In Indiana, 8 percent of high school graduates were granted special “waivers” by their schools in 2011 because they couldn’t pass the basic end-of-course assessments needed to get the regular diploma. There are schools in Indiana, in both rural and urban areas, where it's closer to 30 percent.
Is that even close to “good?”
“Mediocre” might even be a stretch when considering our dismal educational track record: We’re one of the least-educated states in the nation, as measured by four-year college graduates in our adult population. Only about one-third of adults in Indiana hold at least a two-year degree.
The good news is that there is a lot of good work going on to address these issues, much of it led by the tenacious Teresa Lubbers, the head of the Indiana Commission on Higher Education and a former state senator. Under her leadership, the commission is pushing the state’s universities to help repair the disconnect between them and high schools when it comes to “college readiness.”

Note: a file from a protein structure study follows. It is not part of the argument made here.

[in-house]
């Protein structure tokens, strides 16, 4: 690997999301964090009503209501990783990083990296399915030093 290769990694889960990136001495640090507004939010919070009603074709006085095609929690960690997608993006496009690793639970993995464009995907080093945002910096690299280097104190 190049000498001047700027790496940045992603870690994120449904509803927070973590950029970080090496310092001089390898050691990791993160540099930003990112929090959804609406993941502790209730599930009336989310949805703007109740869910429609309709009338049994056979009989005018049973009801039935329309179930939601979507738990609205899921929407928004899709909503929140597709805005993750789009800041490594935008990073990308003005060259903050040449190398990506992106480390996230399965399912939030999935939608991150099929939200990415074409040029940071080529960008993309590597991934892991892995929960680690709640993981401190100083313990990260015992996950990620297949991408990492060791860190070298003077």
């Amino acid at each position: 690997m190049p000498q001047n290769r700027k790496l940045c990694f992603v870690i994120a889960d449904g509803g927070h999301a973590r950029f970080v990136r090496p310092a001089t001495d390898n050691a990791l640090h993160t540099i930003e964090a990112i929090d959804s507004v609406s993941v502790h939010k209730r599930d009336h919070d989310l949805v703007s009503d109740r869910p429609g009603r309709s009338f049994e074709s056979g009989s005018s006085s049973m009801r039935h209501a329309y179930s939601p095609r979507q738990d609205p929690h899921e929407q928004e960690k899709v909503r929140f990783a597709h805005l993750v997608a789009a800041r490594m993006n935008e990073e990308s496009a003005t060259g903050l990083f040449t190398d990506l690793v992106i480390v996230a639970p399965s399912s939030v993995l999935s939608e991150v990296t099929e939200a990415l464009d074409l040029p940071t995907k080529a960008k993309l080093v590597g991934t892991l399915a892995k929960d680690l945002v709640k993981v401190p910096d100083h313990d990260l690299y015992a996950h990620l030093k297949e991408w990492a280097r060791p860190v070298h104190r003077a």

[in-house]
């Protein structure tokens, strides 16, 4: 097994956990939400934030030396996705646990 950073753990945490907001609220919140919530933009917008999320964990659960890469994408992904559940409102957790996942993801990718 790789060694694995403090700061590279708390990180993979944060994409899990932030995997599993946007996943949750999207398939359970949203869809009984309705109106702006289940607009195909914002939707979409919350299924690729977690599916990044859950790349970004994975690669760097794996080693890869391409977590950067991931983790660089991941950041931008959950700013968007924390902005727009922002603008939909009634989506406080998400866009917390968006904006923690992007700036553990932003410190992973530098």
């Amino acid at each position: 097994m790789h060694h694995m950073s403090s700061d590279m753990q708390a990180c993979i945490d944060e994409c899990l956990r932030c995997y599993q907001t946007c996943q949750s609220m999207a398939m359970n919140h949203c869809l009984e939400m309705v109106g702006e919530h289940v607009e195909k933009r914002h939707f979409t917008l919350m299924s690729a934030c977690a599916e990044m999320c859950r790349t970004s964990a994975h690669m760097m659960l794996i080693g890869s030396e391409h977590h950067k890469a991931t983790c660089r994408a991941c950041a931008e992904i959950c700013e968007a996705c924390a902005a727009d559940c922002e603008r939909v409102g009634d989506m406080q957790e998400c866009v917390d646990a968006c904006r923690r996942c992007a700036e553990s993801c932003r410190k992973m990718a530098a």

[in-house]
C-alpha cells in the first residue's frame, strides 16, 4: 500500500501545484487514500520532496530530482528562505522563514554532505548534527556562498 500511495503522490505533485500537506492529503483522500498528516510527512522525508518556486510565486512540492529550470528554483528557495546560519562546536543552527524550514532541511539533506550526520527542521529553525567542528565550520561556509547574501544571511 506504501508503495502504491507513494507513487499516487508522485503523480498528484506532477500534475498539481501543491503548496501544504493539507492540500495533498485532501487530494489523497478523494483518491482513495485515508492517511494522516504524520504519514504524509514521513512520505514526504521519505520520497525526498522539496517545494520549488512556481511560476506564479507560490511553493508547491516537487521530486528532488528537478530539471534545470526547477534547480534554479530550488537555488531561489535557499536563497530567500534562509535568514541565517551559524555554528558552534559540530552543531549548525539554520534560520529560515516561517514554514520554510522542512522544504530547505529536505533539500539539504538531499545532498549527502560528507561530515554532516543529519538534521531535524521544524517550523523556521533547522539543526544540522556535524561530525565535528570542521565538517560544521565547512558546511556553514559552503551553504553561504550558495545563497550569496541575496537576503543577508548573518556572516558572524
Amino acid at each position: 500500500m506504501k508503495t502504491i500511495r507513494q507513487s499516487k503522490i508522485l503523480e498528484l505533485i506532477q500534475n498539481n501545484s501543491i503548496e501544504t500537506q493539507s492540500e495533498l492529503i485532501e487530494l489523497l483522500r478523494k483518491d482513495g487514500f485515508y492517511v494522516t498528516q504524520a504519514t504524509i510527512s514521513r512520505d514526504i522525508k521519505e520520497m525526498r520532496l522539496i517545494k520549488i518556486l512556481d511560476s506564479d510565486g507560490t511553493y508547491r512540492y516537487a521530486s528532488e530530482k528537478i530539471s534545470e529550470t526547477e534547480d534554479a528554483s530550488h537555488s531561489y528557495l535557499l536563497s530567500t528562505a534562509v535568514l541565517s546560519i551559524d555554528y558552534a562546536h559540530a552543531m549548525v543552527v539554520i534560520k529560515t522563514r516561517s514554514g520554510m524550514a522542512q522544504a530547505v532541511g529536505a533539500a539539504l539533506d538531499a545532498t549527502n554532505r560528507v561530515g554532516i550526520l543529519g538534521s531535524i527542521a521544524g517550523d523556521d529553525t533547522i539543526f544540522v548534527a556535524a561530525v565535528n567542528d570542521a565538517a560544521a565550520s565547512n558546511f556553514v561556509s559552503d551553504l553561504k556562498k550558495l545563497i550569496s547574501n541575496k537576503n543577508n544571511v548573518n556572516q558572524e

And a new law that will go into effect before the upcoming school year, authored by state Rep. Ed Clere of New Albany, will push high schools toward providing remediation needed before their college-bound students get their high school diplomas.
But we’re still a long way from being able to call ourselves “good” when it comes to providing the skills and knowledge needed by many Hoosiers to get good and meaningful work.
And a long way from the “great” prescribed by “Good to Great” author Jim Collins. “For, in the end,” he wrote in the book, “it is impossible to have a great life unless it is a meaningful life. And it is very difficult to have a meaningful life without meaningful work.”
— Maureen Hayden covers the Statehouse for the CNHI newspapers in Indiana. She can be reached at maureen. firstname.lastname@example.org